Theaters have been instructed not to sell concessions, to eat into further profits. Movie ticket prices on holiday were higher than usual, helping to bridge the gap.

The film stars two blown detectives, played by Wang Baokiang and Liu Haran, who travel to Tokyo to investigate the murder of a powerful businessman. Online, viewers criticized its excessive product placement advertisements, scenes of abuse against women and scattered plots. But the film benefited from the strong brand recognition of the “Detective Chinatown” franchise.

The Lunar New Year holiday has traditionally been an iconic window for film release, and the filmmakers had a more diverse selection to choose from than previous years. Coming in second at the weekend was “Hi, Mom,” a time-travel comedy that, according to Moyan, was $ 161.9 million. The adventure film “A Writer’s Odyssey” took third place with $ 48.4 million.

Classical music critic 41-year-old Rudolf Tang said he had seen all three. But he said he feels particularly compelled to watch “Detective Chinatown 3” partly because he remembers seeing the film’s poster at the front of Shanghai’s historic Grand Cinema at the height of China’s coronovirus outbreak a year ago Aaya, when there was a general uproar, the streets were evacuated and theaters closed.

Mr. Tang said in a telephone interview, “The film brought back a lot of memories of the hardship people went through.” “I felt like I’m making the statement that the scar has healed in China and people can now return to theaters and watch movies.”

Last year, box office revenue totaled $ 3.13 billion in China, making it the world’s largest film market ahead of the United States. But it is unclear whether the initial momentum of the Chinese film industry this year could overtake its performance in 2019, when it invested $ 9.2 billion in sales.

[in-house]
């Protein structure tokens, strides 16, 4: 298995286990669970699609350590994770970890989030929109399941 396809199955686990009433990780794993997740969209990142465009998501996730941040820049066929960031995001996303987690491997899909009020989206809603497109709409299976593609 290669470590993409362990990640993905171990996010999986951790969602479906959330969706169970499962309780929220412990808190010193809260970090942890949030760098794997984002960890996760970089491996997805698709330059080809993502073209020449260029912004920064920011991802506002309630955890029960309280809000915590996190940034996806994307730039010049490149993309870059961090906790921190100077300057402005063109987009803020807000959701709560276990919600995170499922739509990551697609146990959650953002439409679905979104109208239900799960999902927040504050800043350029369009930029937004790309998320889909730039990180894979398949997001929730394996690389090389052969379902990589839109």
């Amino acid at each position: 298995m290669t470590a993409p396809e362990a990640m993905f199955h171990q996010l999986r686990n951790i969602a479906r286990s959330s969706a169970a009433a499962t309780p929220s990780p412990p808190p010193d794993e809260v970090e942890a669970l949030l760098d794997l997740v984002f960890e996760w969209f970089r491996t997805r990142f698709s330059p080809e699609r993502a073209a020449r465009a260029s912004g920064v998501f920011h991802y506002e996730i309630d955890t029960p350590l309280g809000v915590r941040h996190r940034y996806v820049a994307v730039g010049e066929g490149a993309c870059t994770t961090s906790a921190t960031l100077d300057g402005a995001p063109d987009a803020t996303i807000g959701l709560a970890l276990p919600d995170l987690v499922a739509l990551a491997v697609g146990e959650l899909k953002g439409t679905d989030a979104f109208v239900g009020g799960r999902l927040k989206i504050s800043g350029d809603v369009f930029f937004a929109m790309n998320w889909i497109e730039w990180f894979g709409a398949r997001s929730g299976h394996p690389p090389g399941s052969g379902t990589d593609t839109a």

China’s box office success will partly depend on Hollywood’s pace of recovery. Although domestic productions have increased, China still has a huge appetite for Hollywood films, and many theater managers are hoping that the latest Bond films like “No Time to Die,” and Disney’s “Black Widow” Stay on the title schedule Theatrical release later this year.

It is also unclear what the unique circumstances of this year’s Lunar New Year holiday would have played in the weekend’s impressive box office performance. Was air travel Down 72 percent According to Chinese state media, in the first week of the holiday travel period compared to the same period last year. Train journey was down 68 percent In the first two weeks of the travel season compared to the previous year.

Nevertheless, the phenomenon of going to the movies on the Lunar New Year holiday seems to be here.

“Lunar New Year celebrations in China have traditionally meant setting firecrackers, eating dumplings and watching the Spring Festival gala,” said Yin Hong, a film professor at Tsinghua University in Beijing. “Now, more and more, going to the movies with family is being incorporated into that tradition.”

Coral Yang and Liu Yi contributed to the research.